Neeson plays a former Marine who lives a lonely life on a ranch adjacent to the border of Mexico in Arizona. His life is thrown upside down when a boy and his mother cross his path on his land. After a tragedy that happens to the boy’s mother, Neeson’s character is forced to take care of the boy and return him home to his relatives in Chicago. That feat isn’t as easy as it sounds due to extenuating circumstances involving a Mexican cartel that is after the boy.

These kinds of films can be a bit contrived to all the plot points lining up to create these types of situations, especially in Neeson’s starting action films. The thing is we as an audience give them the pass a lot of times because we can get behind his causes or why he’s doing these things, whether it’s trying to clear his name or recurring a Mexican boy he is just perfect at playing these characters. It’s okay that the stories are sometimes a little far-fetched. That’s what movies are for to get out of our real lives and go into a world of action and adventure.

Seeing as this film is set in Arizona and the Midwest, it allows the filmmakers to get some great shots and vistas. The Arizona ranch Neeson’s character is a bit desolate, but as he travels around with the boy in toe we get to see how beautiful the midwest is in this country. Even though they are on the road driving, we still get to see a lot of scenery from Texas and Middle America. The cinematography is solid in the film.

Even though we, as an audience, have seen Neeson do this sort of thing in the past in films and other action stars as well. This familiar trope is very effective. Neeson is at home in this type of role. If I were him, I would keep doing these types of films with these roles over and over again as long as he can keep doing them, which seems like he can because he’s cranked them out quite frequently over the past decade and a half. I could watch him in these types of films and roles forever.

3 stars

Dan Skip Allen


Sean Boelman

Founder/EIC disappointment media

The Killing of Two Lovers Review

The Killing of Two Lovers is one of the hardest films I had to write about due to its graphic subject matter and tone. It’s a film that is not for the lighthearted. It deals with graphic violence that is very real and raw. The filmmaker Robert Machoian created this very visceral story that isn’t easy to watch. Some of the best films aren’t easy to digest though, but they are still great. The Killing of Two Lovers is in this category.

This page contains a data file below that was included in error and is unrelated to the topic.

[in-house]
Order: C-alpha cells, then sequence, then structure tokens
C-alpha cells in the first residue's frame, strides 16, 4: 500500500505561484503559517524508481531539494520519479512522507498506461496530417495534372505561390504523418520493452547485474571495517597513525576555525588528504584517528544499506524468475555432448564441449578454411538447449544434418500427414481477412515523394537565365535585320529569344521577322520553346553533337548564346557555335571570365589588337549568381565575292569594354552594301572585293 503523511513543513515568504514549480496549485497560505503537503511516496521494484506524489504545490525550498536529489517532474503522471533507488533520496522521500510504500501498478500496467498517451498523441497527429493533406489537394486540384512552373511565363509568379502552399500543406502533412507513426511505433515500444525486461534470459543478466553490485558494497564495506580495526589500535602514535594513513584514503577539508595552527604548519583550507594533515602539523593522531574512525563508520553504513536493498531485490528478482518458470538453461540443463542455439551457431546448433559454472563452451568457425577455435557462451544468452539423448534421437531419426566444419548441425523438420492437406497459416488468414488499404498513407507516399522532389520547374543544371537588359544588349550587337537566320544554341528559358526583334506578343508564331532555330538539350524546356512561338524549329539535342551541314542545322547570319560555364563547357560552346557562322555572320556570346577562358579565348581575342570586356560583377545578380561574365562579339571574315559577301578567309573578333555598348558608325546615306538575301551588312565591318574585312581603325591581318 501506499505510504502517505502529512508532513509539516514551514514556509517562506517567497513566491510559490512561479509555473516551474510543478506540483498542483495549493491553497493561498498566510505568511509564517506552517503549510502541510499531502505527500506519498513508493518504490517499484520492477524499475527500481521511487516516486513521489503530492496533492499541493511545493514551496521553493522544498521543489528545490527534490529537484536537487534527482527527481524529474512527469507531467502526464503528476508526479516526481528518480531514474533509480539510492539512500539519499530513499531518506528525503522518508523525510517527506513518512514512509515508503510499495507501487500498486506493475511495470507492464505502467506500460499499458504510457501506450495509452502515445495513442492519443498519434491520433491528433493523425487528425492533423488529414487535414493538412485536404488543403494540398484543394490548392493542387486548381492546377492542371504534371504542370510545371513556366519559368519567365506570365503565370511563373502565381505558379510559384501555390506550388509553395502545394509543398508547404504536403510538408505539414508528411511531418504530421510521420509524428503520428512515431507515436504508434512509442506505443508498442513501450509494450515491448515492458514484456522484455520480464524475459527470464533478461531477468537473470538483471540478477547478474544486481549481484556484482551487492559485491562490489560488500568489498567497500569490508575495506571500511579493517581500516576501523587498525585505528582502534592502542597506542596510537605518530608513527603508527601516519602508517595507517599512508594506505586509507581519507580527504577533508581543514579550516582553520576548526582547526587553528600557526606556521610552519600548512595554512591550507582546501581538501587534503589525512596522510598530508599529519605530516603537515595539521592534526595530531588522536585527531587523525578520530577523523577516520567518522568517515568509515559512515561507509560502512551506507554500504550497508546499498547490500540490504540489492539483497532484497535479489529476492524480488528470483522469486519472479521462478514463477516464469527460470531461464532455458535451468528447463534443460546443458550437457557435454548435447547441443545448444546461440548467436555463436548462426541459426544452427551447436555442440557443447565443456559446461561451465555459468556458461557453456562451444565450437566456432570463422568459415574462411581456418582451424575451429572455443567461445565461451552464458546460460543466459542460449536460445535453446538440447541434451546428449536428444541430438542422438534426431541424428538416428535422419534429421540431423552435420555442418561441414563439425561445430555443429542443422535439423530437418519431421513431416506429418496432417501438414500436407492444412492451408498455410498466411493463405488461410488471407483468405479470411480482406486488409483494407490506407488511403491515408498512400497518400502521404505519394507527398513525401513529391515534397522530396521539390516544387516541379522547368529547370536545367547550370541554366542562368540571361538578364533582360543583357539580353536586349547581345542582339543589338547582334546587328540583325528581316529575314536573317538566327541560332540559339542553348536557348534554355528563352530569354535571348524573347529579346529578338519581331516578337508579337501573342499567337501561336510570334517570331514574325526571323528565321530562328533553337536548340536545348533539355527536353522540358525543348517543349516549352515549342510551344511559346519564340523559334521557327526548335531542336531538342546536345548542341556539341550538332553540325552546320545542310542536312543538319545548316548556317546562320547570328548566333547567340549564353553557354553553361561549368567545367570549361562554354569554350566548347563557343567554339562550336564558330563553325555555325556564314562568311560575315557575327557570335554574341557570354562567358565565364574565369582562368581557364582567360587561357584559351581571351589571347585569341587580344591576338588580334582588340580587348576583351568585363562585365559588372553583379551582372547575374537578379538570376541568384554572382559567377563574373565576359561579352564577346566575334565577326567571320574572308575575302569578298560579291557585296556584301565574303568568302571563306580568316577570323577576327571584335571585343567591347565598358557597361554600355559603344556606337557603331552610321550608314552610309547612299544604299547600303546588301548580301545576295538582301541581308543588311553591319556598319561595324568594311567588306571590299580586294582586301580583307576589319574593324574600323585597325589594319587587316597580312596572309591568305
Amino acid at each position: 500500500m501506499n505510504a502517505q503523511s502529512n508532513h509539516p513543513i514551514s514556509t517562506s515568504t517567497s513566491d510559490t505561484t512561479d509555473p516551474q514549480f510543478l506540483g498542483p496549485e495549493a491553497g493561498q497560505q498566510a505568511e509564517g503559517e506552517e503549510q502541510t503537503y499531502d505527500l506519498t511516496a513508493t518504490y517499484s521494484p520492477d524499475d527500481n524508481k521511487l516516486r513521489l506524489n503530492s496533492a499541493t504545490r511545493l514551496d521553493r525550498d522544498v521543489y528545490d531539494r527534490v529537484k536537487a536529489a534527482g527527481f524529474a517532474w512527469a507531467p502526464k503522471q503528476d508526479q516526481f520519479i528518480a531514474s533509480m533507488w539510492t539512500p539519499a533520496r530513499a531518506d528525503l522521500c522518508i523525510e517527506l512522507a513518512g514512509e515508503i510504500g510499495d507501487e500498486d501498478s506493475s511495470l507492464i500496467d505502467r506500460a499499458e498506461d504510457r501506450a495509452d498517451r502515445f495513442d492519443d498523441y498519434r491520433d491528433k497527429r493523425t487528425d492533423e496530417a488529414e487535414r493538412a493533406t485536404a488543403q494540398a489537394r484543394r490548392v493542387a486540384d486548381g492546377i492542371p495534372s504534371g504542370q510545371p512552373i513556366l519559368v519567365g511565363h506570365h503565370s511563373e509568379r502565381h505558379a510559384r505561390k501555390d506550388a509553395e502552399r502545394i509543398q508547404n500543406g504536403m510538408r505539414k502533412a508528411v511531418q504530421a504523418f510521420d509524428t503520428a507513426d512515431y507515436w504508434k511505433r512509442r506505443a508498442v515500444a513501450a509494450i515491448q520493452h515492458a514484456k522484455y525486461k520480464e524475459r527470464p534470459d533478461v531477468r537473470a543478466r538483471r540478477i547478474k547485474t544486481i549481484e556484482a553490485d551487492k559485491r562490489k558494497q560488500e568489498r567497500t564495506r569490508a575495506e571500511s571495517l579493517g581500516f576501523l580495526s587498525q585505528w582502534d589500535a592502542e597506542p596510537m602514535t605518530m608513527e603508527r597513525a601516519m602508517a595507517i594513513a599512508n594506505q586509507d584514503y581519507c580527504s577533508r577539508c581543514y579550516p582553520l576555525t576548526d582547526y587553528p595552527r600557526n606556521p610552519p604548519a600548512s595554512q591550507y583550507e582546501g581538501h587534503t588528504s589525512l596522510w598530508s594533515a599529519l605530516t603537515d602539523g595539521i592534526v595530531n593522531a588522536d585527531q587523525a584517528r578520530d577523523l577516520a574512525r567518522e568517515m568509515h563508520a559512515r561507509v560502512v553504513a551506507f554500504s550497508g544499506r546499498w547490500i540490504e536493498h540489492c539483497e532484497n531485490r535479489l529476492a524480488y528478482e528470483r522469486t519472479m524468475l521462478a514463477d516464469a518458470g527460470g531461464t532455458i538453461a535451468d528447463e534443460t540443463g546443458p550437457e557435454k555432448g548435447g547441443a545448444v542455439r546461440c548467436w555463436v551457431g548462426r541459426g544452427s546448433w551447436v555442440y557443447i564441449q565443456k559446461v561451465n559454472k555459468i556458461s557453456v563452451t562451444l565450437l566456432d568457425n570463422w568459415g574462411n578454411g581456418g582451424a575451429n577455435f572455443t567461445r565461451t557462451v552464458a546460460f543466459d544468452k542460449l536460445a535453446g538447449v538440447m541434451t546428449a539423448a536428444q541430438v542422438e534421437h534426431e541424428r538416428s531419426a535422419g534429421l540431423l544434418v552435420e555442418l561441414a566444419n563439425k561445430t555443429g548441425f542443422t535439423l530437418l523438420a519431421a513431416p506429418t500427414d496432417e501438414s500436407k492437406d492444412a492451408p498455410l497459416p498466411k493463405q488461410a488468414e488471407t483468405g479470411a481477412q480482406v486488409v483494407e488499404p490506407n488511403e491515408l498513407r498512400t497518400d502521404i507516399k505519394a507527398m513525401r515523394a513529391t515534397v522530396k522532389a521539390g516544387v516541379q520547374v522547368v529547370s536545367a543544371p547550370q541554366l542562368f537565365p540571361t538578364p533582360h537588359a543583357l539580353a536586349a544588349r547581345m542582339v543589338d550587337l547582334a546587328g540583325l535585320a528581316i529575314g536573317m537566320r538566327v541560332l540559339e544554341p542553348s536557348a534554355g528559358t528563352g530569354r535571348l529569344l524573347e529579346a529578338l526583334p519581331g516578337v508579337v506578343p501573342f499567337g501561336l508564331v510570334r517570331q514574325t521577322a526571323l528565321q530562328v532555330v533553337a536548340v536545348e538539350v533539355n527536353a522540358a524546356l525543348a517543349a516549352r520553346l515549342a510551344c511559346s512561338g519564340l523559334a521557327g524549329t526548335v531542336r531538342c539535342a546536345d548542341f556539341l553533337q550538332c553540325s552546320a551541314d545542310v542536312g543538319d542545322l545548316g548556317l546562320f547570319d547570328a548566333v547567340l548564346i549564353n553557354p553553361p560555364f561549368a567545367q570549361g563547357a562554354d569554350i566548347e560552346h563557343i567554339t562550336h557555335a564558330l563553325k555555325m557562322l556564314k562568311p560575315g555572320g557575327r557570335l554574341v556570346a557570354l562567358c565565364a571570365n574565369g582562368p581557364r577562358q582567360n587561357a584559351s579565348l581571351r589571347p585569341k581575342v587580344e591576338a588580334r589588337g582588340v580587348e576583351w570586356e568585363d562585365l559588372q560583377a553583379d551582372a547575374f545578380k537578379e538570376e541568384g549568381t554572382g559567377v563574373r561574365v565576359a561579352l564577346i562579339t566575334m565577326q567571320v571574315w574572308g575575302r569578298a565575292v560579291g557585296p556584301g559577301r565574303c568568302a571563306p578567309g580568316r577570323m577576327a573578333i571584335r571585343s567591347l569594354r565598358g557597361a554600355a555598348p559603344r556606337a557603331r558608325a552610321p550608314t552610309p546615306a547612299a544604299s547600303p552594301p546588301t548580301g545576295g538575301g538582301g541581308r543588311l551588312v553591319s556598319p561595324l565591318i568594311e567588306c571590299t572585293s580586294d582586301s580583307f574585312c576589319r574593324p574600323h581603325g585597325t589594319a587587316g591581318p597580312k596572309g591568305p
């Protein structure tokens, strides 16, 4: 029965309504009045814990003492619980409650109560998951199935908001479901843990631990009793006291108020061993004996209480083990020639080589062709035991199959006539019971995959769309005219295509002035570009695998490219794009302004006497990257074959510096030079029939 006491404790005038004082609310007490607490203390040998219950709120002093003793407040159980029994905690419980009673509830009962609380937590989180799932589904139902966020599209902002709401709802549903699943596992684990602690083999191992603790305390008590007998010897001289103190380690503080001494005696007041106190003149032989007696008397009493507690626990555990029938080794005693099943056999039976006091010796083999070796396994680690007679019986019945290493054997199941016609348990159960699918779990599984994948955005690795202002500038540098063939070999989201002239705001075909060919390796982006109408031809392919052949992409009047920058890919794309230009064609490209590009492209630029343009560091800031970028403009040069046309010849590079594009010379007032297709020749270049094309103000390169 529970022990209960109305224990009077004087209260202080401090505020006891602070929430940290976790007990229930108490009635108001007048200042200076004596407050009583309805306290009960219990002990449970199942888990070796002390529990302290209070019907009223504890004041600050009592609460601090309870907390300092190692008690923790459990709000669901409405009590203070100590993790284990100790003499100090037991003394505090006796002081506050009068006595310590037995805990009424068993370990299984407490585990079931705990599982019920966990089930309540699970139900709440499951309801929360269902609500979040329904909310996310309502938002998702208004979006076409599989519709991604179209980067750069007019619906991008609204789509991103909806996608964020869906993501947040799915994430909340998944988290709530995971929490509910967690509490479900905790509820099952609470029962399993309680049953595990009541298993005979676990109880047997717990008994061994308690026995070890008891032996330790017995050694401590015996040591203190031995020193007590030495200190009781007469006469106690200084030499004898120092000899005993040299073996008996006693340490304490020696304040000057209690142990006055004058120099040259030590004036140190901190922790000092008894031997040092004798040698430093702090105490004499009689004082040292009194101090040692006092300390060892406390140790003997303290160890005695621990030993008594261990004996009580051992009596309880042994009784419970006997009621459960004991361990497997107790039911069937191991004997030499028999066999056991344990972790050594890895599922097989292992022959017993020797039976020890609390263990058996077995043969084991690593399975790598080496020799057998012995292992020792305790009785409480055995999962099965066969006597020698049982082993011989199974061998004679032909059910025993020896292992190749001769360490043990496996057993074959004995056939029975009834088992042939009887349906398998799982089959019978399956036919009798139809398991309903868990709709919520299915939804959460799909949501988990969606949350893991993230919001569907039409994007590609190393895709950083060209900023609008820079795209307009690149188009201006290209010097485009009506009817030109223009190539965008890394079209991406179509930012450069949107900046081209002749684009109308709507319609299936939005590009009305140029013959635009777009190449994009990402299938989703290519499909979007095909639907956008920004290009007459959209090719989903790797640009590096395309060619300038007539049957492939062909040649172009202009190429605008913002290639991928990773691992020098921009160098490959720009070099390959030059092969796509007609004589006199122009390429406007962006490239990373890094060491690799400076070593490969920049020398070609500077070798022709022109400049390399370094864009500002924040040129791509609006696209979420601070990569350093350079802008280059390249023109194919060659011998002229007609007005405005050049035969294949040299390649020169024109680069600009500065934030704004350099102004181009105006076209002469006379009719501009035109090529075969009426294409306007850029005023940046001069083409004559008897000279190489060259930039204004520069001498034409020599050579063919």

Clayne Crawford plays the father of a big family. He is separated from his wife, but he remains close and in the lives of his children even though not all of them want to be close with him. One, in particular, resents him for the separation between him and her mother. He also struggles to make a living in a difficult time. This is part of how he and his wife have problems. She wants to know how he is going to take care of them in a lean time, a difficult financial time in an area without a lot of possibilities for him.

In a world of financial instability, health issues, and a pandemic, the world we live in can be a hard one for anybody, especially a father who struggles with his insecurities and anxieties. Men coming back from war seem to develop PTSD and can’t understand the world around them. The military offered structure and a semblance of brotherhood. The real world offers no answers to those who struggle with a lot of these issues. This man is understandably conflicted about everything around him. 

The fact that the main couple is separated in the film allows them to see other people, but this isn’t usually a good thing in real life or in movies such as this. One of the others in a separated relationship has problems with the other who is dating someone else and not them. With the husband having his own issues it makes sense that he would not be okay with his wife who he’s trying to work things out with by dating other people. He just can’t get his head around it. And it doesn’t go well for anybody.

The film is set in Utah in the Fall and Winter and due to that, the cinematography doesn’t look all bright and colorful. It has a grey and cloudy feeling to it. That makes sense due to the emotional state the father is in in the film. He’s in all kinds of bad or dark moods and the atmosphere outside of their home in the plains of Utah. It makes sense to set the film in this kind of cold weather climate because of all the cold emotions that are flowing around from everybody in the film.

The Killing of Two Lovers is a dark film that shows the spiraling down of a father who’s dealt with a lot already in his life. What he’s going through now is more than what he can handle and it takes a toll on everybody. Machoian tackles some very difficult subject matter in this film, but it’s not to say it’s not things that are going on in today’s world we live in. People are struggling all over this country with various forms of pain and suffering and how they deal with it can be tragic at times, and Machoian captures that aspect of life very effectively in this film.

3 1/2 stars

Dan Skip Allen


Sean Boelman

Founder/EICdisappointment media